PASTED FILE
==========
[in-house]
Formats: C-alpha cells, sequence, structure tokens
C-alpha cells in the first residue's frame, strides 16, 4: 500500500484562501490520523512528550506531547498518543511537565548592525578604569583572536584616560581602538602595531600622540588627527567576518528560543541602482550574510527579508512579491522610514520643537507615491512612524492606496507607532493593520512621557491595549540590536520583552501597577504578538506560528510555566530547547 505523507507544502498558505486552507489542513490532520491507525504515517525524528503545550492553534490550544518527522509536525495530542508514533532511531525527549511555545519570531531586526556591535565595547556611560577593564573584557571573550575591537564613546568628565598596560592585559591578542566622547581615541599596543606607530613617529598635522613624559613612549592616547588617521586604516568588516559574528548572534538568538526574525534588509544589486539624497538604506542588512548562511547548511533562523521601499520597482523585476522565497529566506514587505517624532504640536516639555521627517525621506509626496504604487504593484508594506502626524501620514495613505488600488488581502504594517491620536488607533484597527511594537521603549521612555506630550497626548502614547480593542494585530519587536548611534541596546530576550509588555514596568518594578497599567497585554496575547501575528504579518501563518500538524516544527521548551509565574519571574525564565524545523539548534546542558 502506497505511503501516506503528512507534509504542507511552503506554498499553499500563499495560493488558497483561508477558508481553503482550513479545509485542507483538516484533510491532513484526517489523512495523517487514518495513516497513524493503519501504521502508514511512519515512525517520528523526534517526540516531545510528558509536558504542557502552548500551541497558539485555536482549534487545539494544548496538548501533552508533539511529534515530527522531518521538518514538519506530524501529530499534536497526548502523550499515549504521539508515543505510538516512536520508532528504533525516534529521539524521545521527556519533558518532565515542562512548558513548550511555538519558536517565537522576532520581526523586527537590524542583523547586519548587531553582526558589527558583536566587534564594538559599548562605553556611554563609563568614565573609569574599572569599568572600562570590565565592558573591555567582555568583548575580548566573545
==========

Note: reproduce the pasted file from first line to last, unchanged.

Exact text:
[in-house]
Formats: C-alpha cells, sequence, structure tokens
C-alpha cells in the first residue's frame, strides 16, 4: 500500500484562501490520523512528550506531547498518543511537565548592525578604569583572536584616560581602538602595531600622540588627527567576518528560543541602482550574510527579508512579491522610514520643537507615491512612524492606496507607532493593520512621557491595549540590536520583552501597577504578538506560528510555566530547547 505523507507544502498558505486552507489542513490532520491507525504515517525524528503545550492553534490550544518527522509536525495530542508514533532511531525527549511555545519570531531586526556591535565595547556611560577593564573584557571573550575591537564613546568628565598596560592585559591578542566622547581615541599596543606607530613617529598635522613624559613612549592616547588617521586604516568588516559574528548572534538568538526574525534588509544589486539624497538604506542588512548562511547548511533562523521601499520597482523585476522565497529566506514587505517624532504640536516639555521627517525621506509626496504604487504593484508594506502626524501620514495613505488600488488581502504594517491620536488607533484597527511594537521603549521612555506630550497626548502614547480593542494585530519587536548611534541596546530576550509588555514596568518594578497599567497585554496575547501575528504579518501563518500538524516544527521548551509565574519571574525564565524545523539548534546542558 502506497505511503501516506503528512507534509504542507511552503506554498499553499500563499495560493488558497483561508477558508481553503482550513479545509485542507483538516484533510491532513484526517489523512495523517487514518495513516497513524493503519501504521502508514511512519515512525517520528523526534517526540516531545510528558509536558504542557502552548500551541497558539485555536482549534487545539494544548496538548501533552508533539511529534515530527522531518521538518514538519506530524501529530499534536497526548502523550499515549504521539508515543505510538516512536520508532528504533525516534529521539524521545521527556519533558518532565515542562512548558513548550511555538519558536517565537522576532520581526523586527537590524542583523547586519548587531553582526558589527558583536566587534564594538559599548562605553556611554563609563568614565573609569574599572569599568572600562570590565565592558573591555567582555568583548575580548566573545